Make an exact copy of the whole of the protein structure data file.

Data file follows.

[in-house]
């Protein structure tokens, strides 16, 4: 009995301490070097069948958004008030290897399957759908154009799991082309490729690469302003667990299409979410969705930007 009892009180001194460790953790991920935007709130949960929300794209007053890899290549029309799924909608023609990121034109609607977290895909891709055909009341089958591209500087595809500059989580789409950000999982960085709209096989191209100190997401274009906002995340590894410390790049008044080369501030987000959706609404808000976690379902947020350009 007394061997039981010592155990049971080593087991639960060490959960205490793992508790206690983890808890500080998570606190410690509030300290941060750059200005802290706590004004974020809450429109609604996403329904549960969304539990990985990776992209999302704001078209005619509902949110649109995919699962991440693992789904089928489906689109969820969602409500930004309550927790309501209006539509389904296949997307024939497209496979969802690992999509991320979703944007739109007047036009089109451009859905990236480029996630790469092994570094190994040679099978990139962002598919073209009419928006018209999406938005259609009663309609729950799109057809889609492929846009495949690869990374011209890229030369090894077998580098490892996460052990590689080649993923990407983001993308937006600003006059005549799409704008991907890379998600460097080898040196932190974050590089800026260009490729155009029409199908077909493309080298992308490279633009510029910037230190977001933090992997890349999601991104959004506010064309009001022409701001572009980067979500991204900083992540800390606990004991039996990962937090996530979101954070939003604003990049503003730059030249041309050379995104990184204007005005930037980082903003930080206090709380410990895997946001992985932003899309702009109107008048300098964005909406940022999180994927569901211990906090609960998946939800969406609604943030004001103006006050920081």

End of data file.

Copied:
[in-house]
């Protein structure tokens, strides 16, 4: 009995301490070097069948958004008030290897399957759908154009799991082309490729690469302003667990299409979410969705930007 009892009180001194460790953790991920935007709130949960929300794209007053890899290549029309799924909608023609990121034109609607977290895909891709055909009341089958591209500087595809500059989580789409950000999982960085709209096989191209100190997401274009906002995340590894410390790049008044080369501030987000959706609404808000976690379902947020350009 007394061997039981010592155990049971080593087991639960060490959960205490793992508790206690983890808890500080998570606190410690509030300290941060750059200005802290706590004004974020809450429109609604996403329904549960969304539990990985990776992209999302704001078209005619509902949110649109995919699962991440693992789904089928489906689109969820969602409500930004309550927790309501209006539509389904296949997307024939497209496979969802690992999509991320979703944007739109007047036009089109451009859905990236480029996630790469092994570094190994040679099978990139962002598919073209009419928006018209999406938005259609009663309609729950799109057809889609492929846009495949690869990374011209890229030369090894077998580098490892996460052990590689080649993923990407983001993308937006600003006059005549799409704008991907890379998600460097080898040196932190974050590089800026260009490729155009029409199908077909493309080298992308490279633009510029910037230190977001933090992997890349999601991104959004506010064309009001022409701001572009980067979500991204900083992540800390606990004991039996990962937090996530979101954070939003604003990049503003730059030249041309050379995104990184204007005005930037980082903003930080206090709380410990895997946001992985932003899309702009109107008048300098964005909406940022999180994927569901211990906090609960998946939800969406609604943030004001103006006050920081």